media. Fortunately for now, they were forced to opt to delay tactics while they
regroup.

Instead, the only open venue for Somalia to
use now is their seat in international organizations such as the UN, AU, IGAD and
the Arab League. Somalia has recently stepped up to use the benefit of these memberships
in attempt to viciously affect Somaliland’s development and humanitarian
activities.

Rather than adjust their policy to fit
priorities and realities, same misguided Somalia leaders insisted that
Somaliland needs to be part of their dream ‘federal’ country.

This phantom idea of federal system has
further fractured Somalia proper into more clan fiefdoms. It’s not working for
them because it has no agreed formula for current member regions that are from
the Italian Somalia. Let alone for Somaliland which is a separate country that
has willingly united with Somalia in 1960 and now functions independently.

Somaliland has never been
part of the fabrication of the new
“Federal Constitution” and has nothing to do with the numerous failed ‘road
maps’ that their so called government is currently based on.  In fact, that draft constitution blindly
claims Somaliland territories and its people as part of “Somalia”.  Strikingly, this “Federal Constitution”
denies the existence of Somaliland while it has specifically acknowledged
Puntland as the “…preexisting (and the founding) state member” of the not yet
defined future “Federal Republic of Somalia”.

In contrast, in 2001 Somaliland’s reclaim
of its independence in a new constitution
was endorsed by a referendum overwhelmingly approved by 97% of its own citizens.

“Although no nation
officially recognizes it, Somaliland has its own police, army, flag and
currency, and for the past 24 years has held regular elections for parliament
and a president”, Wrote Washington Post in its latest article about Somaliland.

It’s for above reasons why Somaliland continues to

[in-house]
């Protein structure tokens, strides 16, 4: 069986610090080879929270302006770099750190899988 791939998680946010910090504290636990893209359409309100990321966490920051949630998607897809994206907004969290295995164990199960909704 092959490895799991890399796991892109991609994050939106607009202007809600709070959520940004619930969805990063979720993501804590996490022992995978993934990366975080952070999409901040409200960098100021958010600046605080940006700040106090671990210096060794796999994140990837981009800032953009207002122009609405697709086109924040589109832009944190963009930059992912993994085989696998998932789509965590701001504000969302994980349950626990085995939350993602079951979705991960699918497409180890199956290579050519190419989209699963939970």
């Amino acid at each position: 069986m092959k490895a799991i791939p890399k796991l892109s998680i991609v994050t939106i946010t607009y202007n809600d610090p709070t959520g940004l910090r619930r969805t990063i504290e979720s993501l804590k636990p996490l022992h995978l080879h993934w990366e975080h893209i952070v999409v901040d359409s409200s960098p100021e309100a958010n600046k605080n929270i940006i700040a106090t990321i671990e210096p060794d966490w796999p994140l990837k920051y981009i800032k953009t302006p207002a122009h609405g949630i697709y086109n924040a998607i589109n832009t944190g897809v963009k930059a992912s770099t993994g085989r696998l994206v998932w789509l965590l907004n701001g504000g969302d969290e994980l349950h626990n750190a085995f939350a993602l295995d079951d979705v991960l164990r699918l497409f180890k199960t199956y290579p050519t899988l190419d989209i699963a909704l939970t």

question Somalia’s authenticity regarding any future talks. Somaliland
Government previously stated that “…it is important to include additional
mediators from the international community”, as Turkey appears to be more
sympathetic to Somalia’s plan to conquer Somaliland.

It is obvious that Turkey has taken sides and can’t
continue to be an impartial arbitrator in Somalia/Somaliland talks. The lack of
empathy for Somaliland historical injustices and pursuing aggressive
geopolitical agenda have damaged Turkey’s credibility and has made this
powerful Muslim nation unfit to be an honest broker.

To add insult to the injury, Turkey’s Hargeisa Consulate
Office has tried to circumvent the legitimately elected Somaliland Government as
the legal representative of the people by reaching out to some clan leaders to
make them involve in the dialogue with Somalia.

That is why most international observers agree with
Somaliland to change the venue and bring other nations to the talks. It is only
fair than to ask Great Britain to re-join the talks. It has the ability, with
the help of such other neutral European countries of Denmark, Netherlands,
Sweden and Norway, to return the negotiations to the correct path.

After all, it’s the Great Britain that has initially
started this derailed talks in 2012 and stressed Somaliland to come to the
table, before Somaliland naively agreed Turkey to take over the mediation seat.
Therefore, Britain owes to the people of Somaliland to level the plain field.

In the end, if/when neutral actors are found and the
negotiations restart, Somaliland must have concrete forward choices: outline
clear strategy. This strategy must
start with an equal partnership, a
transparent agenda,
a realistic timeline as agreed upon by all involved parties, which clearly
mandates that any failure to comply by either side is tantamount to declaring a
war. And continue to pursue all legal channels to force Somalia to comply with its
commitments. While at the same time preparing for the inevitable war because as
Somalia strength grows so as the bold rhetoric from its politicians.

In 25 years, Somaliland has never expected a
reasonable politician to emerge from Somalia’s crowded pool of competing
interests, actors and egotistic individuals. Judging the behavior of the
selfish politicians now leading Somalia’s chaotic agenda, it is very clear that
they will not be satisfied with solving issues in the boardrooms but will
rather settle the “Union Matter” in the battlefields. Now more than ever,
Somaliland politicians need to get ready for the impending aggression and
implement deterrent policies.

By Magan Ibrahim, Ohio, USA

Roda Daud Alberta, Canada

RELATED BY